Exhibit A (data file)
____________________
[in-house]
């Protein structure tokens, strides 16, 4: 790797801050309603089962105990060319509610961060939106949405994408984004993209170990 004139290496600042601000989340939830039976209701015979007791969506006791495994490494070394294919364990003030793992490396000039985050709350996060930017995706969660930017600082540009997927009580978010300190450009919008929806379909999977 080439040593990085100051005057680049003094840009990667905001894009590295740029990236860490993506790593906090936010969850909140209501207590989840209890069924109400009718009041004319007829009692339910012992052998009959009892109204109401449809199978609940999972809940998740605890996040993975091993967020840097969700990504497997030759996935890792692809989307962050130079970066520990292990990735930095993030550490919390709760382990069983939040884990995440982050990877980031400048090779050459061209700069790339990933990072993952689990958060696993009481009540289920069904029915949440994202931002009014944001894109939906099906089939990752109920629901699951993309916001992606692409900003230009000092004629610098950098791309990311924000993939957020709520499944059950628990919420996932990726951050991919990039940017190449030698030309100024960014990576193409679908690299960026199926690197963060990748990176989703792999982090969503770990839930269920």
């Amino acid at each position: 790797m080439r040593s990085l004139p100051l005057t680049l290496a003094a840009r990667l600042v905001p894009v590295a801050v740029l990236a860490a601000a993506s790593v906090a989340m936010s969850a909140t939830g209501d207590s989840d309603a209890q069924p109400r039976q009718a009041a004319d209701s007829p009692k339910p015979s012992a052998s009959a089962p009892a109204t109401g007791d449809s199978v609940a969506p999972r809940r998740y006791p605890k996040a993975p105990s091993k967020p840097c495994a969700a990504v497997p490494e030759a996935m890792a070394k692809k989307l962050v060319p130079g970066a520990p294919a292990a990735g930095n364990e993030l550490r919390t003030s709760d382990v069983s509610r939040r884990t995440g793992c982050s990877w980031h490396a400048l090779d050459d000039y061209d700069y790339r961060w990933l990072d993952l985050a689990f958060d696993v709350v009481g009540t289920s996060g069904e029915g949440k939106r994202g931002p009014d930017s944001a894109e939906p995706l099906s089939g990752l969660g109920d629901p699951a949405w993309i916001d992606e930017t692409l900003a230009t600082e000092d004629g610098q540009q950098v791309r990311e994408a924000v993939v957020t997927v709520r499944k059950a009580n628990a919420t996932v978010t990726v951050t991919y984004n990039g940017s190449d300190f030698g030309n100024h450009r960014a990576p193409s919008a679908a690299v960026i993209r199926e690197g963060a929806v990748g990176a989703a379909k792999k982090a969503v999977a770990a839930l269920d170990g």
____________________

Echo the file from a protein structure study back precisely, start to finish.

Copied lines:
[in-house]
């Protein structure tokens, strides 16, 4: 790797801050309603089962105990060319509610961060939106949405994408984004993209170990 004139290496600042601000989340939830039976209701015979007791969506006791495994490494070394294919364990003030793992490396000039985050709350996060930017995706969660930017600082540009997927009580978010300190450009919008929806379909999977 080439040593990085100051005057680049003094840009990667905001894009590295740029990236860490993506790593906090936010969850909140209501207590989840209890069924109400009718009041004319007829009692339910012992052998009959009892109204109401449809199978609940999972809940998740605890996040993975091993967020840097969700990504497997030759996935890792692809989307962050130079970066520990292990990735930095993030550490919390709760382990069983939040884990995440982050990877980031400048090779050459061209700069790339990933990072993952689990958060696993009481009540289920069904029915949440994202931002009014944001894109939906099906089939990752109920629901699951993309916001992606692409900003230009000092004629610098950098791309990311924000993939957020709520499944059950628990919420996932990726951050991919990039940017190449030698030309100024960014990576193409679908690299960026199926690197963060990748990176989703792999982090969503770990839930269920």
């Amino acid at each position: 790797m080439r040593s990085l004139p100051l005057t680049l290496a003094a840009r990667l600042v905001p894009v590295a801050v740029l990236a860490a601000a993506s790593v906090a989340m936010s969850a909140t939830g209501d207590s989840d309603a209890q069924p109400r039976q009718a009041a004319d209701s007829p009692k339910p015979s012992a052998s009959a089962p009892a109204t109401g007791d449809s199978v609940a969506p999972r809940r998740y006791p605890k996040a993975p105990s091993k967020p840097c495994a969700a990504v497997p490494e030759a996935m890792a070394k692809k989307l962050v060319p130079g970066a520990p294919a292990a990735g930095n364990e993030l550490r919390t003030s709760d382990v069983s509610r939040r884990t995440g793992c982050s990877w980031h490396a400048l090779d050459d000039y061209d700069y790339r961060w990933l990072d993952l985050a689990f958060d696993v709350v009481g009540t289920s996060g069904e029915g949440k939106r994202g931002p009014d930017s944001a894109e939906p995706l099906s089939g990752l969660g109920d629901p699951a949405w993309i916001d992606e930017t692409l900003a230009t600082e000092d004629g610098q540009q950098v791309r990311e994408a924000v993939v957020t997927v709520r499944k059950a009580n628990a919420t996932v978010t990726v951050t991919y984004n990039g940017s190449d300190f030698g030309n100024h450009r960014a990576p193409s919008a679908a690299v960026i993209r199926e690197g963060a929806v990748g990176a989703a379909k792999k982090a969503v999977a770990a839930l269920d170990g």